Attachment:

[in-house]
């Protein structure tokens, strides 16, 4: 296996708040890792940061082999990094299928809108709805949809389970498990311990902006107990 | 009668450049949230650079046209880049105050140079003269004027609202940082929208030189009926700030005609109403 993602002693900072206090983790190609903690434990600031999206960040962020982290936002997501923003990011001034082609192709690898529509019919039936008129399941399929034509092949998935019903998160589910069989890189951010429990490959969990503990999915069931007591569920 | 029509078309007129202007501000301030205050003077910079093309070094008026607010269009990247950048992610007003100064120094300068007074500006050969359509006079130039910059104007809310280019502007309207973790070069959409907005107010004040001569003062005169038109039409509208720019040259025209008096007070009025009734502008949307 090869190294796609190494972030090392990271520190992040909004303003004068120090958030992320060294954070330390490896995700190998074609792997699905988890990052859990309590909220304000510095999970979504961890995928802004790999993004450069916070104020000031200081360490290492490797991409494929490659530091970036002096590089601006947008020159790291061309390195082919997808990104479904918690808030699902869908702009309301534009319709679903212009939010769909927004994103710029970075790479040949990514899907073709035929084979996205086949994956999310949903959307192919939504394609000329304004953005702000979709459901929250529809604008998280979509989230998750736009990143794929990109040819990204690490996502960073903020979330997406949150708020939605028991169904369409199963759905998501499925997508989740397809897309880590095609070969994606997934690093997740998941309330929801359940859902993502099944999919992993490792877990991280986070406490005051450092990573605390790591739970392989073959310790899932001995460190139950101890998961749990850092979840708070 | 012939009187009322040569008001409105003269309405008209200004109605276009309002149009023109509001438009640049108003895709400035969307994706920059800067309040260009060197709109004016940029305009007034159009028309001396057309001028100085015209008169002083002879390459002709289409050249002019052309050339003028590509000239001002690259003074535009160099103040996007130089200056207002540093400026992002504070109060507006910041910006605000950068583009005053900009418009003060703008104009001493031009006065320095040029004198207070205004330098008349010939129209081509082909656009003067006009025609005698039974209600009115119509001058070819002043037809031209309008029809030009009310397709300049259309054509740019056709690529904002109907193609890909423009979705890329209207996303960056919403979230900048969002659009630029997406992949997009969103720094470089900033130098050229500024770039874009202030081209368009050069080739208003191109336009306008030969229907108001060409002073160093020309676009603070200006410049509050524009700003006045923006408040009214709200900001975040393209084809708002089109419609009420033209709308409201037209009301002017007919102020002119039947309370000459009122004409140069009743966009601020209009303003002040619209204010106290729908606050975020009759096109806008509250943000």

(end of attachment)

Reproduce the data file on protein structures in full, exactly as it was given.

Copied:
[in-house]
């Protein structure tokens, strides 16, 4: 296996708040890792940061082999990094299928809108709805949809389970498990311990902006107990 | 009668450049949230650079046209880049105050140079003269004027609202940082929208030189009926700030005609109403 993602002693900072206090983790190609903690434990600031999206960040962020982290936002997501923003990011001034082609192709690898529509019919039936008129399941399929034509092949998935019903998160589910069989890189951010429990490959969990503990999915069931007591569920 | 029509078309007129202007501000301030205050003077910079093309070094008026607010269009990247950048992610007003100064120094300068007074500006050969359509006079130039910059104007809310280019502007309207973790070069959409907005107010004040001569003062005169038109039409509208720019040259025209008096007070009025009734502008949307 090869190294796609190494972030090392990271520190992040909004303003004068120090958030992320060294954070330390490896995700190998074609792997699905988890990052859990309590909220304000510095999970979504961890995928802004790999993004450069916070104020000031200081360490290492490797991409494929490659530091970036002096590089601006947008020159790291061309390195082919997808990104479904918690808030699902869908702009309301534009319709679903212009939010769909927004994103710029970075790479040949990514899907073709035929084979996205086949994956999310949903959307192919939504394609000329304004953005702000979709459901929250529809604008998280979509989230998750736009990143794929990109040819990204690490996502960073903020979330997406949150708020939605028991169904369409199963759905998501499925997508989740397809897309880590095609070969994606997934690093997740998941309330929801359940859902993502099944999919992993490792877990991280986070406490005051450092990573605390790591739970392989073959310790899932001995460190139950101890998961749990850092979840708070 | 012939009187009322040569008001409105003269309405008209200004109605276009309002149009023109509001438009640049108003895709400035969307994706920059800067309040260009060197709109004016940029305009007034159009028309001396057309001028100085015209008169002083002879390459002709289409050249002019052309050339003028590509000239001002690259003074535009160099103040996007130089200056207002540093400026992002504070109060507006910041910006605000950068583009005053900009418009003060703008104009001493031009006065320095040029004198207070205004330098008349010939129209081509082909656009003067006009025609005698039974209600009115119509001058070819002043037809031209309008029809030009009310397709300049259309054509740019056709690529904002109907193609890909423009979705890329209207996303960056919403979230900048969002659009630029997406992949997009969103720094470089900033130098050229500024770039874009202030081209368009050069080739208003191109336009306008030969229907108001060409002073160093020309676009603070200006410049509050524009700003006045923006408040009214709200900001975040393209084809708002089109419609009420033209709308409201037209009301002017007919102020002119039947309370000459009122004409140069009743966009601020209009303003002040619209204010106290729908606050975020009759096109806008509250943000």